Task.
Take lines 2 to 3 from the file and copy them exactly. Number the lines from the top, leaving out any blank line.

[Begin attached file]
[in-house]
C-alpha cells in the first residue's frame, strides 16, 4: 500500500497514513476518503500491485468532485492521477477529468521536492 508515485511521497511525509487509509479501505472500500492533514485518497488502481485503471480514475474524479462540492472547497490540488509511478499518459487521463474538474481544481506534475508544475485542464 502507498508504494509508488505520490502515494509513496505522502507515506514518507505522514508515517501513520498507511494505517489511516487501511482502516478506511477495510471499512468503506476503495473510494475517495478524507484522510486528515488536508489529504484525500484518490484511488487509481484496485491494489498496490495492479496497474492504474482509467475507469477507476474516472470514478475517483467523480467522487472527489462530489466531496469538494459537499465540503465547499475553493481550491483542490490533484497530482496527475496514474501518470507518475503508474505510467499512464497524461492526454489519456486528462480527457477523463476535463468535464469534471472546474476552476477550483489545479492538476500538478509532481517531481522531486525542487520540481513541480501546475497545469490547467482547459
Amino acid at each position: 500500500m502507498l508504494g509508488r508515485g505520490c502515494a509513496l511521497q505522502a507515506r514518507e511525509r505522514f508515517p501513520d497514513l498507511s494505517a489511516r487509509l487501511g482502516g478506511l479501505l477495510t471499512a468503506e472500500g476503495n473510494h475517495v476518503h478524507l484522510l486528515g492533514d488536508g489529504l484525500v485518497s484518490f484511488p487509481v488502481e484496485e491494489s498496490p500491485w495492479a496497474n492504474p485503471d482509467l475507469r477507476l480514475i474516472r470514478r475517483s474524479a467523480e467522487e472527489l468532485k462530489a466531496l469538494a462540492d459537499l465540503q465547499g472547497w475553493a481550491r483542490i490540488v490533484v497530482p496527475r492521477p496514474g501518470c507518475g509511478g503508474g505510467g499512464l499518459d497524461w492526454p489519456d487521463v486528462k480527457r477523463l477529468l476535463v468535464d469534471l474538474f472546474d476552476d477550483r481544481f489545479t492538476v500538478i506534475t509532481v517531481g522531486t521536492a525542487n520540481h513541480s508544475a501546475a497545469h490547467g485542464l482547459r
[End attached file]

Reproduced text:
C-alpha cells in the first residue's frame, strides 16, 4: 500500500497514513476518503500491485468532485492521477477529468521536492 508515485511521497511525509487509509479501505472500500492533514485518497488502481485503471480514475474524479462540492472547497490540488509511478499518459487521463474538474481544481506534475508544475485542464 502507498508504494509508488505520490502515494509513496505522502507515506514518507505522514508515517501513520498507511494505517489511516487501511482502516478506511477495510471499512468503506476503495473510494475517495478524507484522510486528515488536508489529504484525500484518490484511488487509481484496485491494489498496490495492479496497474492504474482509467475507469477507476474516472470514478475517483467523480467522487472527489462530489466531496469538494459537499465540503465547499475553493481550491483542490490533484497530482496527475496514474501518470507518475503508474505510467499512464497524461492526454489519456486528462480527457477523463476535463468535464469534471472546474476552476477550483489545479492538476500538478509532481517531481522531486525542487520540481513541480501546475497545469490547467482547459
Amino acid at each position: 500500500m502507498l508504494g509508488r508515485g505520490c502515494a509513496l511521497q505522502a507515506r514518507e511525509r505522514f508515517p501513520d497514513l498507511s494505517a489511516r487509509l487501511g482502516g478506511l479501505l477495510t471499512a468503506e472500500g476503495n473510494h475517495v476518503h478524507l484522510l486528515g492533514d488536508g489529504l484525500v485518497s484518490f484511488p487509481v488502481e484496485e491494489s498496490p500491485w495492479a496497474n492504474p485503471d482509467l475507469r477507476l480514475i474516472r470514478r475517483s474524479a467523480e467522487e472527489l468532485k462530489a466531496l469538494a462540492d459537499l465540503q465547499g472547497w475553493a481550491r483542490i490540488v490533484v497530482p496527475r492521477p496514474g501518470c507518475g509511478g503508474g505510467g499512464l499518459d497524461w492526454p489519456d487521463v486528462k480527457r477523463l477529468l476535463v468535464d469534471l474538474f472546474d476552476d477550483r481544481f489545479t492538476v500538478i506534475t509532481v517531481g522531486t521536492a525542487n520540481h513541480s508544475a501546475a497545469h490547467g485542464l482547459r